Good day,


It might be hard for anyone to make an opinion based on the infromation you're providing.  You seem to have your heart at the right place and your love of animal will go a long way for sure.    My position on what you mentionned is that the stuborness is something to consider but can be address through patience and good training.   I wouldn't want a dog that would obey my command like a robot withouth any and flinching individuallity.   I personally love that Wally sometimes tells me:  "I don't feel like going for a walk"  or "I want to rest now for a bit if you don't mind"...  "I'm really interested in what's in those bushes over there".  

Sure I'm improvising but it fun to have a pup that shows his personality and fun time in discovering with him, provided that he doesn't put himself in harms way.    Hey I don't feel like getting him in the morning and I didn't like when my parents would tell me early Sunday morning:  "Time to get up and clean" while blasting church music.     :)        So I'm not expecting complete obediance, but rather he tells me sometimes where he would like to go and do.   But I'm the one that makes the decision, sometimes I let him pick the direction he wants to do at the intersection or branching in the trails.... Why not?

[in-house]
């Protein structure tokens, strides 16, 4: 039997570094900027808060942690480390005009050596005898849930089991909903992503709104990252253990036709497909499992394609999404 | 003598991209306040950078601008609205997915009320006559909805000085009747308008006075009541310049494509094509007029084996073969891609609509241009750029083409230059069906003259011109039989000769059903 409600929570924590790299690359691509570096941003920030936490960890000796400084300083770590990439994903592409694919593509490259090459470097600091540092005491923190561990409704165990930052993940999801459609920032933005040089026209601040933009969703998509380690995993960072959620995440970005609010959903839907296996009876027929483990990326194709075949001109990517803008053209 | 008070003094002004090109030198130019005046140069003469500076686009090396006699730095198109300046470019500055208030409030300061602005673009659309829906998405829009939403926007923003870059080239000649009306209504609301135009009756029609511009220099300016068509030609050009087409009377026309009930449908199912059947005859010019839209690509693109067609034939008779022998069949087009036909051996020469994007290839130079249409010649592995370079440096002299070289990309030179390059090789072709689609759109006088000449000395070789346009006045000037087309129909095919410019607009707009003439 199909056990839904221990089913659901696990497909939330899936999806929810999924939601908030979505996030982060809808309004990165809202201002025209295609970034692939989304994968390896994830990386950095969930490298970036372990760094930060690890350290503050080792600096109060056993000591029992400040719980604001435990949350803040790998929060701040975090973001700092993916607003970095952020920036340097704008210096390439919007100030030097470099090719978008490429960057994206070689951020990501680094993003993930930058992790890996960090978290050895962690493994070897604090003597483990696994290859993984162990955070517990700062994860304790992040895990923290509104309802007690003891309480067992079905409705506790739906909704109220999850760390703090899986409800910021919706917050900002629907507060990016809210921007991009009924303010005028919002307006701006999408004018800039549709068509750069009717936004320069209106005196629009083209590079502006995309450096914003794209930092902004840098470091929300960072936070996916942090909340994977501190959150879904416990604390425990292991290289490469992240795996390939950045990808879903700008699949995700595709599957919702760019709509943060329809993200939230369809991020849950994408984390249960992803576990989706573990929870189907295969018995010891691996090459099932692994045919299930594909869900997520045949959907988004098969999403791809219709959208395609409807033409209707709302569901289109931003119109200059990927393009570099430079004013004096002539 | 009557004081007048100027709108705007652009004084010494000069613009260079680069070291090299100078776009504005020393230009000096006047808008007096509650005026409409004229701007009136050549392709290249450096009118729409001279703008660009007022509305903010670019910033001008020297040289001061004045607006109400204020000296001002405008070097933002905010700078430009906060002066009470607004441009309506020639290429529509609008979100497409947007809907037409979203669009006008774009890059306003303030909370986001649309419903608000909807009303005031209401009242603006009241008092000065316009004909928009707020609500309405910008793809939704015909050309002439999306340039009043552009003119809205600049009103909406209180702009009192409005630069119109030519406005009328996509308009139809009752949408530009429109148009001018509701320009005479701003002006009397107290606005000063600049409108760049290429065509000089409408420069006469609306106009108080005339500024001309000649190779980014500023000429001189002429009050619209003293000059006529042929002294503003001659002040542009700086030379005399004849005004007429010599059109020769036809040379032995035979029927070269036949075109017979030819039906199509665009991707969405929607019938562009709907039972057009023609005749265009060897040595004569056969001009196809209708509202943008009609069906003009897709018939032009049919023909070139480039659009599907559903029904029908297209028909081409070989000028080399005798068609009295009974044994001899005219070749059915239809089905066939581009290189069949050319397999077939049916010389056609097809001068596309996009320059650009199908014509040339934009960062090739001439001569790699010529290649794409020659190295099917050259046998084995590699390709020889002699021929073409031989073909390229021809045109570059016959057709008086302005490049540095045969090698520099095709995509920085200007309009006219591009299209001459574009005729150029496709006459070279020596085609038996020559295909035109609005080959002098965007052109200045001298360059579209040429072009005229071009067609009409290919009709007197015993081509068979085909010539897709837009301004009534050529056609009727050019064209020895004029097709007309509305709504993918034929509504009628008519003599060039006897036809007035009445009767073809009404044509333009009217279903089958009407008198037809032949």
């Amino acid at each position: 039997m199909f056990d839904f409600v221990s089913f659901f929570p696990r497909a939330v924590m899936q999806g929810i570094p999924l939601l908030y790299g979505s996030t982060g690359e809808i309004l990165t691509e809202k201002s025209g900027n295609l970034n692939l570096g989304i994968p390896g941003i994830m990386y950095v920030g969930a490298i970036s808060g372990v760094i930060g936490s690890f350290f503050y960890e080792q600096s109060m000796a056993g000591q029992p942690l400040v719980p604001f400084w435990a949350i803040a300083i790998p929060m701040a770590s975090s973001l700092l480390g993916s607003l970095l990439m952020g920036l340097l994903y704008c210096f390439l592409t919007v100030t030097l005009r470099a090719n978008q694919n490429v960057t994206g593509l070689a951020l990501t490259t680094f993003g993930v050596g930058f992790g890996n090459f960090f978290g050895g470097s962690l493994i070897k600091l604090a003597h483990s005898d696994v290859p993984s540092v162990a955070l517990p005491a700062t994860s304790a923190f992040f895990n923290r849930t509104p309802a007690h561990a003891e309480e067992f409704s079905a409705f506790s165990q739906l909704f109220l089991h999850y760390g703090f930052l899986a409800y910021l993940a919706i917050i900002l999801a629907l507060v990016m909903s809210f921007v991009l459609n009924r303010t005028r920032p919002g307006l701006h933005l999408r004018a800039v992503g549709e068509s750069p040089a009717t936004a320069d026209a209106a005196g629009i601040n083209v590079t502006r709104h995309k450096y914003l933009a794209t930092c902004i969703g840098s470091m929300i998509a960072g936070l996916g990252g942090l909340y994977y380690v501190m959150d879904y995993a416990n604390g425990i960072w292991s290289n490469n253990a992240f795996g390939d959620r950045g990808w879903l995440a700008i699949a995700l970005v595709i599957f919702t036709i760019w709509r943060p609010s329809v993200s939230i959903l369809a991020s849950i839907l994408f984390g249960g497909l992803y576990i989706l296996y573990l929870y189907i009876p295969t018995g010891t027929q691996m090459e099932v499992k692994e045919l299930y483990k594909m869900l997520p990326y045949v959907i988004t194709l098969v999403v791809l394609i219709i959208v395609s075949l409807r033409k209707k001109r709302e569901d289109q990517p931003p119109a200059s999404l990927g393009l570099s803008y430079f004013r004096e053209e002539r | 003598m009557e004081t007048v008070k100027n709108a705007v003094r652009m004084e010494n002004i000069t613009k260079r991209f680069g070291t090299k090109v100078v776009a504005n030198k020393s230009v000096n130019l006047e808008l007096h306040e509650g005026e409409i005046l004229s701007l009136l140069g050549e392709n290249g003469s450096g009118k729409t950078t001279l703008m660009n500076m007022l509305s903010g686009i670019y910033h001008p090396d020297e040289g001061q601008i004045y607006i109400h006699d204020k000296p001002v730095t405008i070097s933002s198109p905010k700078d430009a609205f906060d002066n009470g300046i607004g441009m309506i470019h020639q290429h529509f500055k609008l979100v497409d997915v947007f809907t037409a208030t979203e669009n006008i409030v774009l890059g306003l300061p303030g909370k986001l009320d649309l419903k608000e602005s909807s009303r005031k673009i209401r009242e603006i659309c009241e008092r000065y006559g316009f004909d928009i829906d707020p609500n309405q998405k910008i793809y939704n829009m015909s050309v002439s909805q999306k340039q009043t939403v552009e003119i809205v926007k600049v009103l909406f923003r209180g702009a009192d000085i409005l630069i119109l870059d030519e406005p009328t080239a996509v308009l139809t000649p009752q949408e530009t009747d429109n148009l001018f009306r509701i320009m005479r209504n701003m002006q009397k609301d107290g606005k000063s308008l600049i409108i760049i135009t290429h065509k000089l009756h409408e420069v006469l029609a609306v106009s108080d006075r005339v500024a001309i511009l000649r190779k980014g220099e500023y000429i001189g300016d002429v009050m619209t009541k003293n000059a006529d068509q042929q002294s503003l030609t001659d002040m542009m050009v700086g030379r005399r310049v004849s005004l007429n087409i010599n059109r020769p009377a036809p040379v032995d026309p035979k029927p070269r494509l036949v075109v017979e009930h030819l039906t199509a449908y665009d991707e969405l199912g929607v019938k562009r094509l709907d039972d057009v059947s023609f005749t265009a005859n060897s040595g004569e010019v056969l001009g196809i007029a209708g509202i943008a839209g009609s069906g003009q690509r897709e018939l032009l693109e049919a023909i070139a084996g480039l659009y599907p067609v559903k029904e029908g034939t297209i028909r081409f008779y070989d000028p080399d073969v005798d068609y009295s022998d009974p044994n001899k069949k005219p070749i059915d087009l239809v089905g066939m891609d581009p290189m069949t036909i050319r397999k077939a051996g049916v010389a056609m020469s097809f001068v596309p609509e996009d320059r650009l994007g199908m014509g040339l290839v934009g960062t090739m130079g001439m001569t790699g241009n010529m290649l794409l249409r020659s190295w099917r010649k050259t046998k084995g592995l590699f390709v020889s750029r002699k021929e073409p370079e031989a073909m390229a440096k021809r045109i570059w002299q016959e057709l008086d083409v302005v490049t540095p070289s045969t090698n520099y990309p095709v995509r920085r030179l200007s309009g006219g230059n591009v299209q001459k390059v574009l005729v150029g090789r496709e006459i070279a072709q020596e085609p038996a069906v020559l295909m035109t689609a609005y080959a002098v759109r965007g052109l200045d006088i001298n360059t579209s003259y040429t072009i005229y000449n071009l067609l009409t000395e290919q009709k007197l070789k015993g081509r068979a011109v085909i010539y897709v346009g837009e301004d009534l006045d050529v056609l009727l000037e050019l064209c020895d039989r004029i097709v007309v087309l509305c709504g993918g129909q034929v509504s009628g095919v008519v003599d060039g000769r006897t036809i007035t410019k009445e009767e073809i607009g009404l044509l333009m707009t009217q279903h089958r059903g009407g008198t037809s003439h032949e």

High Pitch Bark?   I didn't know Corgis had some.     Wally does bark loudly but not high pitch.   Sure it surprises us sometimes but he's the best guard dog ever.   Any changes in the street to something passing by and he'll tell you something's out of place.    The other day he freaked out because of backpack was on the side of the stairs.   He didn't know where it came from and he was letting you know he was uneasy at it.    Instead of scolding him for barking I approached it and coaxed it to come check it out.   He was still worry so I moved it, simple.